Rising property prices in Australia, deemed one of the most expensive property markets in the world, have reignited worries over a bubble, but local residents and strategists remain unconvinced.
Prices in Australia have more than tripled since 1997, as low interest rates, high incomes and growing Asian demand worked to propel prices higher. There was a brief period of respite between 2011 and mid-2013 when prices fell 4 percent, but in recent times they have picked up again, rising at their fastest pace in three years in 2013 at near 10 percent.
This week Sydney and Melbourne were branded the fourth and fifth most unaffordable cities to buy a house out of 360 metropolises profiled in the Demographia International Housing Affordability survey published.
A two bedroom apartment in central Sydney, for example, can fetch AUS$1.25 million ($1.1 million) according to property website Domain.
Rebecca Lipscomb, a 32-year old nurse from Sydney, told CNBC many of her peers are being forced to rent because house prices in the more desirable suburbs of Sydney are beyond what they can afford.
"One or two generations ago the Aussie dream was to have a house, but that's changed now. People have to move to smaller apartments, or away from central Sydney, or even overseas," she said.
"You just don't get a lot for your money. Young people have to turn to their parents for help. Unless you are in a couple, and are both on good salaries, then it is very hard to buy."
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According to Nick Maroutsos, founder and managing director at Kapstream Capital, the pace at which Sydney house prices have spiked has been unsettling. As of January 24, house prices in Sydney rose 13.08 percent over the past 12 months, according to the RP Data-Rismark house price report, while Melbourne saw a 10.82 percent rise and Perth, a 7.63 percent jump.
"Is it a bubble? Possibly, which is another reason why the Reserve Bank of Australia will be reluctant to cut interest rates," he said. "First time homeowners are being priced out of the market and prices continue to head north. It is quite unsettling in that after a brief plateau the appreciation continued, but demand is high and supply is low."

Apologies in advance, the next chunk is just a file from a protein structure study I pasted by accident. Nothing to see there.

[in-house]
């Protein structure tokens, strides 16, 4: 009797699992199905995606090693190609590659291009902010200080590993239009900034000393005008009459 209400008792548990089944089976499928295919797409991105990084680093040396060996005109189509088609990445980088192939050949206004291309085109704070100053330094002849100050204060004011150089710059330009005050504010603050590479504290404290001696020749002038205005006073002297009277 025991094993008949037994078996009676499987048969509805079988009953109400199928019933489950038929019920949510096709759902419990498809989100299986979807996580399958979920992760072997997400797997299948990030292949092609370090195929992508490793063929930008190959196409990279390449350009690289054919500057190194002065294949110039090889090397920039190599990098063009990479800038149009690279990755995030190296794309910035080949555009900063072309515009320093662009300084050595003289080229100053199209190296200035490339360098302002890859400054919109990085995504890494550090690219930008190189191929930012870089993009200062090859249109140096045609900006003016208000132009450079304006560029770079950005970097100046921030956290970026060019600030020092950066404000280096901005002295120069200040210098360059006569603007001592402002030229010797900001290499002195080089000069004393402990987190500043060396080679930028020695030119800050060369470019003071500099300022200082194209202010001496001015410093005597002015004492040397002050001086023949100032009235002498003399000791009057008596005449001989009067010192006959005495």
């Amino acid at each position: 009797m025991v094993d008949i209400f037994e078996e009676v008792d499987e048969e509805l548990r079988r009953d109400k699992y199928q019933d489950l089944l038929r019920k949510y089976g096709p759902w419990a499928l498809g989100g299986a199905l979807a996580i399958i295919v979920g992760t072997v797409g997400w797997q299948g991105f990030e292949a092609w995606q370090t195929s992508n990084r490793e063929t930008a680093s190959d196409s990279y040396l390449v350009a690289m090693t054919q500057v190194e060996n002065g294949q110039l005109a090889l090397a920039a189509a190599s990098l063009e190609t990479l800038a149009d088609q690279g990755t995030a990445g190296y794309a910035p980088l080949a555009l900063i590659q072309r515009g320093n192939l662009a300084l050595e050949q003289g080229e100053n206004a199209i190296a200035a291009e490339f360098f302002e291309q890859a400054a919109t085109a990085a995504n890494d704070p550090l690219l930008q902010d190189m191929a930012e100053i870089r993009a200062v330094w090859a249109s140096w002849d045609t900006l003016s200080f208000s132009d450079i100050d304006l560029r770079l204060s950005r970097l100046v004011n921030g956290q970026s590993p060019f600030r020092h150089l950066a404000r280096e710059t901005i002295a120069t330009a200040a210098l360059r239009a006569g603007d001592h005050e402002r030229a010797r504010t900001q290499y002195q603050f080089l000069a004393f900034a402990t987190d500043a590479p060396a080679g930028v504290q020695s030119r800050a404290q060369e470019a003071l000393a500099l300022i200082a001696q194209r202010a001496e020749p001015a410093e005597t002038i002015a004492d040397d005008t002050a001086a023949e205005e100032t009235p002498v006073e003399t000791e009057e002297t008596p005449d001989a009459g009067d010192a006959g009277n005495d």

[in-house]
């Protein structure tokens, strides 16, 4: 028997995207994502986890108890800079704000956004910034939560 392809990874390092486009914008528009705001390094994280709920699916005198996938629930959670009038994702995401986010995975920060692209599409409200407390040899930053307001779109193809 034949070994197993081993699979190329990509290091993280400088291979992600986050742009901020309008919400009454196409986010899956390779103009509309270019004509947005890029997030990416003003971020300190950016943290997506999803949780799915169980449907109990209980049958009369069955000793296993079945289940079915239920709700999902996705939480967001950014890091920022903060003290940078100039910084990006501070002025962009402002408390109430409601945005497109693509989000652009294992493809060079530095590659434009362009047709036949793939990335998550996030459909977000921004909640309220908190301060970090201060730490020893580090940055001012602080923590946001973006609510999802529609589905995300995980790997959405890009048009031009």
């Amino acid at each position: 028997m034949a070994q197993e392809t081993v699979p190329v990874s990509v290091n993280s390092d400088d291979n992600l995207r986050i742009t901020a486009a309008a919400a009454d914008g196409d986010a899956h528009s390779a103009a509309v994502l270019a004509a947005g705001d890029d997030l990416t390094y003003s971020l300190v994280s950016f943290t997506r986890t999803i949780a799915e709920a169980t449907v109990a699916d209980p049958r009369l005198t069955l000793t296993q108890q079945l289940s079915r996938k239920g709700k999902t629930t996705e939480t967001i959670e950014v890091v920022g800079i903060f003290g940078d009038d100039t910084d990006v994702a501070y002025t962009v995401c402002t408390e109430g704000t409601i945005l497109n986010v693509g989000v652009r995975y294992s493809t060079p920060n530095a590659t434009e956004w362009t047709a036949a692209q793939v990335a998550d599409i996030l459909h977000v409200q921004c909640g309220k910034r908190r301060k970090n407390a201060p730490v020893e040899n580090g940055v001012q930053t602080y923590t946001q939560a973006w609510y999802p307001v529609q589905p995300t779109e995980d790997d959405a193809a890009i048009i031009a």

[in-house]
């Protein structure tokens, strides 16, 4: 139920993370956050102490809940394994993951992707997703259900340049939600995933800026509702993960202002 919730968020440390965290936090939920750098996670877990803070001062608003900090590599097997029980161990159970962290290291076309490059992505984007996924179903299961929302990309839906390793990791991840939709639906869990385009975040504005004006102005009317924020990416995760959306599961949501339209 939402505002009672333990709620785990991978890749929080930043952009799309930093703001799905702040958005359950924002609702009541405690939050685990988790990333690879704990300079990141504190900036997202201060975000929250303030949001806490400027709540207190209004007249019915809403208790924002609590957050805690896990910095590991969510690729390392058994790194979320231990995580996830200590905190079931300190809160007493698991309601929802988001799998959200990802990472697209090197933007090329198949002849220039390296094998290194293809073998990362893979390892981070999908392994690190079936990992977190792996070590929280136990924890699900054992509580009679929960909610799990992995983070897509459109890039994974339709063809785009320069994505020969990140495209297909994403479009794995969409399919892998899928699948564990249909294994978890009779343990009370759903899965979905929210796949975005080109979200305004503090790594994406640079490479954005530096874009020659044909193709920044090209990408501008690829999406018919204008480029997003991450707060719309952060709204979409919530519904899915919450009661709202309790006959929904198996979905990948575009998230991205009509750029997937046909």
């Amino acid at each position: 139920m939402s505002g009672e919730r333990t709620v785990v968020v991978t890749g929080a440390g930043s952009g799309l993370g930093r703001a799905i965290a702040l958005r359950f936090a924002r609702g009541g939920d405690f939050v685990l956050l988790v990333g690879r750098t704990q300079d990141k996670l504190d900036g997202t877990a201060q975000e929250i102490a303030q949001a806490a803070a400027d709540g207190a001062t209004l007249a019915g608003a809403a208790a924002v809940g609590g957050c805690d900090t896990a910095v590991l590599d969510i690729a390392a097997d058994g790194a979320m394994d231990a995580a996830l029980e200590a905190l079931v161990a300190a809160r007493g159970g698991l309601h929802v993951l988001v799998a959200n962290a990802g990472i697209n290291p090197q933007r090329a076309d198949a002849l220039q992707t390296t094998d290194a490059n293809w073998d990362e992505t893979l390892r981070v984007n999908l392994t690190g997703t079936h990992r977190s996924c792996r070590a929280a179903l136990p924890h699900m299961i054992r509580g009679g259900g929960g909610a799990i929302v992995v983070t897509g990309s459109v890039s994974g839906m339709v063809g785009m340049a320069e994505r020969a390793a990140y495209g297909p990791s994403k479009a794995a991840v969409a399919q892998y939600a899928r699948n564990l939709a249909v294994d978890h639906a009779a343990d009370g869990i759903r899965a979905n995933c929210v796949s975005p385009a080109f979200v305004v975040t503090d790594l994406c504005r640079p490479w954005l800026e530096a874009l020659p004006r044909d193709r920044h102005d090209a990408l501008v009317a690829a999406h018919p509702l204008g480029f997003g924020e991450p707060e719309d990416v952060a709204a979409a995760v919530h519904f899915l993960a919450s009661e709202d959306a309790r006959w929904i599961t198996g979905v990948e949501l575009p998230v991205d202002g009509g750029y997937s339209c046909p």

But talk of a bubble in Australia's frothy property market has been around since 2001, and some analysts believe these concerns are cyclical and usually prove unfounded.
This week Fitch Ratings said it expects Australia's house prices to moderate over the next decade, helping cool some of the recent bubble talk. It said affordability will deteriorate in the near term, as house prices continue to rise more than income levels, but longer term it was not feasible for house price growth to excessively disconnect from incomes.
Evan Lucas, strategist at trading firm IG, said many commentators from Europe and the U.S. who have warned a bubble in Australia's housing are simply misinformed.
"If you look at the set-up of the country, 87 percent of the population live in major cities, so there will always be demand and not enough supply. It's different from other economies for that reason, and a lot of international commentators don't factor that in. That's why we have had a lot of calls for a bubble which haven't materialized," he added.
Another concern is that if interest rates rise from their current record low, borrowers could get squeezed and first time buyers could find it even more difficult to get on the property ladder, given that unemployment is expected to rise and many buyers are on low to medium incomes. There has also been some concern over negative gearing, when investors borrow to buy an asset, but the income generated doesn't cover the interest on the loan.
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But Matthew Circosta, economist at Moody's Analytics, said he didn't perceive this to be a problem.
"Even if rates do rise, homeowners aren't going to feel much of a pinch as most are locked into fixed rate mortgages. It's not going to sap new demand. Prices might see a cooling, but they are not going to fall into a hole," he added.
Sam Aftasi, a 33-year-old account service manager, who owns two properties in Melbourne, told CNBC he also had a fixed rate mortgages so was not concerned about rising rates, and also thought bubble fears were overblown.
"I've read a lot about China and how they have all these investors speculating in the market, you don't have that situation here because people actually live in their homes and own them. We also have a large migration into Australia, so there is actually a shortage of homes, so when people say there is a bubble, there actually can't be a bubble because we don't have enough homes," he added.
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— By CNBC's Katie Holliday: Follow her on Twitter @hollidaykatie